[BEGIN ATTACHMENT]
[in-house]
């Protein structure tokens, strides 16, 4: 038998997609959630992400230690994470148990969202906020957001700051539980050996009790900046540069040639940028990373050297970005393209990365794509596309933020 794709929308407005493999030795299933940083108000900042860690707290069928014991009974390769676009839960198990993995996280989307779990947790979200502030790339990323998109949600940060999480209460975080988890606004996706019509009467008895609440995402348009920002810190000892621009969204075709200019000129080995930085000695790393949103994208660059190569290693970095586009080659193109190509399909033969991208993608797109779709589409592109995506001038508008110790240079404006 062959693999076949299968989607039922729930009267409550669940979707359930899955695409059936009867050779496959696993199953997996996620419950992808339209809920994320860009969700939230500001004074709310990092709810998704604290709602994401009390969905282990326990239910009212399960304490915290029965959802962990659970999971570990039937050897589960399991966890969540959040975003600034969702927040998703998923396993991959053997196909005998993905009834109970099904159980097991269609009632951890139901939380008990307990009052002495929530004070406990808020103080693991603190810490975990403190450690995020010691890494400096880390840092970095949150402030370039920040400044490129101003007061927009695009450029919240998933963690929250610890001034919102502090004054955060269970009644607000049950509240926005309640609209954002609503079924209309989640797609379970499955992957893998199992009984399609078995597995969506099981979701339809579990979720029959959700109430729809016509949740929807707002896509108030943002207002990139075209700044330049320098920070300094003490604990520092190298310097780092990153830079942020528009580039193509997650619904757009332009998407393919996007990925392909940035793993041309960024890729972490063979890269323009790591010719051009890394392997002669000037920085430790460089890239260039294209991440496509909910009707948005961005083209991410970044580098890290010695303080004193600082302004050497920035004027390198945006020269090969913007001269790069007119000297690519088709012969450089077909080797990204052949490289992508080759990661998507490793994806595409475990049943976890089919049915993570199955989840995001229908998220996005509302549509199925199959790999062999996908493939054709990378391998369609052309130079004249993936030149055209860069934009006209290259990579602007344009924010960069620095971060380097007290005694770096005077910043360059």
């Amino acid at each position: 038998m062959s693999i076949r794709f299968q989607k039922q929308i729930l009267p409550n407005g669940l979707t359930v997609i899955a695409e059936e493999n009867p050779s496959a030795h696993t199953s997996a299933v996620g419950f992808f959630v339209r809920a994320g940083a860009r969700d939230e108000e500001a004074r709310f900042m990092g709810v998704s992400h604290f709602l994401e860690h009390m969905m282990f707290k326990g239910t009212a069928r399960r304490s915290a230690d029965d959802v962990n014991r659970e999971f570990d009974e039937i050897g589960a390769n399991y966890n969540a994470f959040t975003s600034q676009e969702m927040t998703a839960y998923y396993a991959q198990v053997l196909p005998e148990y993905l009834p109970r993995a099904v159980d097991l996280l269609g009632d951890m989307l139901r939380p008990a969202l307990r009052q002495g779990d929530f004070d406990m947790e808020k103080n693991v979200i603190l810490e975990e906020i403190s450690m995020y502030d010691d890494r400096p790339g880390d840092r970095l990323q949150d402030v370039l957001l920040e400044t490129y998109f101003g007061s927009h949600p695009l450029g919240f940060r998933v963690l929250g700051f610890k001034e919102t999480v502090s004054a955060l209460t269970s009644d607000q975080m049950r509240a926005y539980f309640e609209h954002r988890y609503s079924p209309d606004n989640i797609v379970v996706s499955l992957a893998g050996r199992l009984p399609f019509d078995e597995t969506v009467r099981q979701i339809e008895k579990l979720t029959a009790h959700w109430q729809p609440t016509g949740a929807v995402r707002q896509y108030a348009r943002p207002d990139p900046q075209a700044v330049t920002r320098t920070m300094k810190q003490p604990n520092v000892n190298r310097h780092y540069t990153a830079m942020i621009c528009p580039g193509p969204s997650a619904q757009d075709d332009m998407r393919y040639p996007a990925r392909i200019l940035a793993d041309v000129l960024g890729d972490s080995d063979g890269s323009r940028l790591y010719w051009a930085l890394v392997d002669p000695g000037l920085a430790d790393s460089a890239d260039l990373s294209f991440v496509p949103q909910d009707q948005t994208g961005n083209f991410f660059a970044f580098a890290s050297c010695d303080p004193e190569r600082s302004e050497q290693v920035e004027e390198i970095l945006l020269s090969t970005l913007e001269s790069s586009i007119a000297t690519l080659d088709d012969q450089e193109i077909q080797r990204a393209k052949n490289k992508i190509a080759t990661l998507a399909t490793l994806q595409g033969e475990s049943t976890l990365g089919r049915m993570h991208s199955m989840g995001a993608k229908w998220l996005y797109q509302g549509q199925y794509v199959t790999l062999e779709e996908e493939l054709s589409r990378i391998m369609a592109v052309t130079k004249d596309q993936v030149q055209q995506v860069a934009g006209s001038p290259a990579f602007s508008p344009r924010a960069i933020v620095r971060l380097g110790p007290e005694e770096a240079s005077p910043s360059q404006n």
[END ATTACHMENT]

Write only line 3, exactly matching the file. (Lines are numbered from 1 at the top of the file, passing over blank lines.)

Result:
């Amino acid at each position: 038998m062959s693999i076949r794709f299968q989607k039922q929308i729930l009267p409550n407005g669940l979707t359930v997609i899955a695409e059936e493999n009867p050779s496959a030795h696993t199953s997996a299933v996620g419950f992808f959630v339209r809920a994320g940083a860009r969700d939230e108000e500001a004074r709310f900042m990092g709810v998704s992400h604290f709602l994401e860690h009390m969905m282990f707290k326990g239910t009212a069928r399960r304490s915290a230690d029965d959802v962990n014991r659970e999971f570990d009974e039937i050897g589960a390769n399991y966890n969540a994470f959040t975003s600034q676009e969702m927040t998703a839960y998923y396993a991959q198990v053997l196909p005998e148990y993905l009834p109970r993995a099904v159980d097991l996280l269609g009632d951890m989307l139901r939380p008990a969202l307990r009052q002495g779990d929530f004070d406990m947790e808020k103080n693991v979200i603190l810490e975990e906020i403190s450690m995020y502030d010691d890494r400096p790339g880390d840092r970095l990323q949150d402030v370039l957001l920040e400044t490129y998109f101003g007061s927009h949600p695009l450029g919240f940060r998933v963690l929250g700051f610890k001034e919102t999480v502090s004054a955060l209460t269970s009644d607000q975080m049950r509240a926005y539980f309640e609209h954002r988890y609503s079924p209309d606004n989640i797609v379970v996706s499955l992957a893998g050996r199992l009984p399609f019509d078995e597995t969506v009467r099981q979701i339809e008895k579990l979720t029959a009790h959700w109430q729809p609440t016509g949740a929807v995402r707002q896509y108030a348009r943002p207002d990139p900046q075209a700044v330049t920002r320098t920070m300094k810190q003490p604990n520092v000892n190298r310097h780092y540069t990153a830079m942020i621009c528009p580039g193509p969204s997650a619904q757009d075709d332009m998407r393919y040639p996007a990925r392909i200019l940035a793993d041309v000129l960024g890729d972490s080995d063979g890269s323009r940028l790591y010719w051009a930085l890394v392997d002669p000695g000037l920085a430790d790393s460089a890239d260039l990373s294209f991440v496509p949103q909910d009707q948005t994208g961005n083209f991410f660059a970044f580098a890290s050297c010695d303080p004193e190569r600082s302004e050497q290693v920035e004027e390198i970095l945006l020269s090969t970005l913007e001269s790069s586009i007119a000297t690519l080659d088709d012969q450089e193109i077909q080797r990204a393209k052949n490289k992508i190509a080759t990661l998507a399909t490793l994806q595409g033969e475990s049943t976890l990365g089919r049915m993570h991208s199955m989840g995001a993608k229908w998220l996005y797109q509302g549509q199925y794509v199959t790999l062999e779709e996908e493939l054709s589409r990378i391998m369609a592109v052309t130079k004249d596309q993936v030149q055209q995506v860069a934009g006209s001038p290259a990579f602007s508008p344009r924010a960069i933020v620095r971060l380097g110790p007290e005694e770096a240079s005077p910043s360059q404006n």